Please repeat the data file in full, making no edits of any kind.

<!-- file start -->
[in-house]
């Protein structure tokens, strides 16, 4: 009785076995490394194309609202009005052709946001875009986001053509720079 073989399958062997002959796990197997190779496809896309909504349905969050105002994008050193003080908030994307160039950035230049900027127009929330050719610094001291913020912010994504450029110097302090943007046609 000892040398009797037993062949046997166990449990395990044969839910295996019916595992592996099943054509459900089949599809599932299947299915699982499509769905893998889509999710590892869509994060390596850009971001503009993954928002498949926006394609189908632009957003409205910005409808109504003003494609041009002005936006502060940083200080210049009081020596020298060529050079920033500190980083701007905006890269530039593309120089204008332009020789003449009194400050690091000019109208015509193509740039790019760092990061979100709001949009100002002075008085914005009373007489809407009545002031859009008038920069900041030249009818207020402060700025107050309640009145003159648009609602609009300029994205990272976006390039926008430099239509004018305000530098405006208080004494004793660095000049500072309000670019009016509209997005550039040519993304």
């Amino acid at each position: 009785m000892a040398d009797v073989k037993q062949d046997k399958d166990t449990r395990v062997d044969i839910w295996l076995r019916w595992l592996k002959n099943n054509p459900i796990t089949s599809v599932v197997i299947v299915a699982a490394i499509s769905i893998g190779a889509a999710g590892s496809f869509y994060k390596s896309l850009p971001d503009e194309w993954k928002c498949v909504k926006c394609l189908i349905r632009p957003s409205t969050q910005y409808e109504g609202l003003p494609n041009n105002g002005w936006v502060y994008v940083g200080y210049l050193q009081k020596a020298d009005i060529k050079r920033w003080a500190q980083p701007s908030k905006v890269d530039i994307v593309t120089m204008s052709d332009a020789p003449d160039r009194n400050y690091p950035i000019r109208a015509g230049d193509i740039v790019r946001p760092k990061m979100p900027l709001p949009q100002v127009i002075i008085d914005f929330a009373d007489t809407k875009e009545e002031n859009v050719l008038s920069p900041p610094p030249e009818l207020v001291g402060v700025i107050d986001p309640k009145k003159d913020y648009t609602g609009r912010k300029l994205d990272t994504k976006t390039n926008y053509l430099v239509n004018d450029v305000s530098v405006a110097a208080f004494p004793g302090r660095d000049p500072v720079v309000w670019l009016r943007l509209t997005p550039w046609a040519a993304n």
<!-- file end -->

[in-house]
């Protein structure tokens, strides 16, 4: 009785076995490394194309609202009005052709946001875009986001053509720079 073989399958062997002959796990197997190779496809896309909504349905969050105002994008050193003080908030994307160039950035230049900027127009929330050719610094001291913020912010994504450029110097302090943007046609 000892040398009797037993062949046997166990449990395990044969839910295996019916595992592996099943054509459900089949599809599932299947299915699982499509769905893998889509999710590892869509994060390596850009971001503009993954928002498949926006394609189908632009957003409205910005409808109504003003494609041009002005936006502060940083200080210049009081020596020298060529050079920033500190980083701007905006890269530039593309120089204008332009020789003449009194400050690091000019109208015509193509740039790019760092990061979100709001949009100002002075008085914005009373007489809407009545002031859009008038920069900041030249009818207020402060700025107050309640009145003159648009609602609009300029994205990272976006390039926008430099239509004018305000530098405006208080004494004793660095000049500072309000670019009016509209997005550039040519993304």
């Amino acid at each position: 009785m000892a040398d009797v073989k037993q062949d046997k399958d166990t449990r395990v062997d044969i839910w295996l076995r019916w595992l592996k002959n099943n054509p459900i796990t089949s599809v599932v197997i299947v299915a699982a490394i499509s769905i893998g190779a889509a999710g590892s496809f869509y994060k390596s896309l850009p971001d503009e194309w993954k928002c498949v909504k926006c394609l189908i349905r632009p957003s409205t969050q910005y409808e109504g609202l003003p494609n041009n105002g002005w936006v502060y994008v940083g200080y210049l050193q009081k020596a020298d009005i060529k050079r920033w003080a500190q980083p701007s908030k905006v890269d530039i994307v593309t120089m204008s052709d332009a020789p003449d160039r009194n400050y690091p950035i000019r109208a015509g230049d193509i740039v790019r946001p760092k990061m979100p900027l709001p949009q100002v127009i002075i008085d914005f929330a009373d007489t809407k875009e009545e002031n859009v050719l008038s920069p900041p610094p030249e009818l207020v001291g402060v700025i107050d986001p309640k009145k003159d913020y648009t609602g609009r912010k300029l994205d990272t994504k976006t390039n926008y053509l430099v239509n004018d450029v305000s530098v405006a110097a208080f004494p004793g302090r660095d000049p500072v720079v309000w670019l009016r943007l509209t997005p550039w046609a040519a993304n």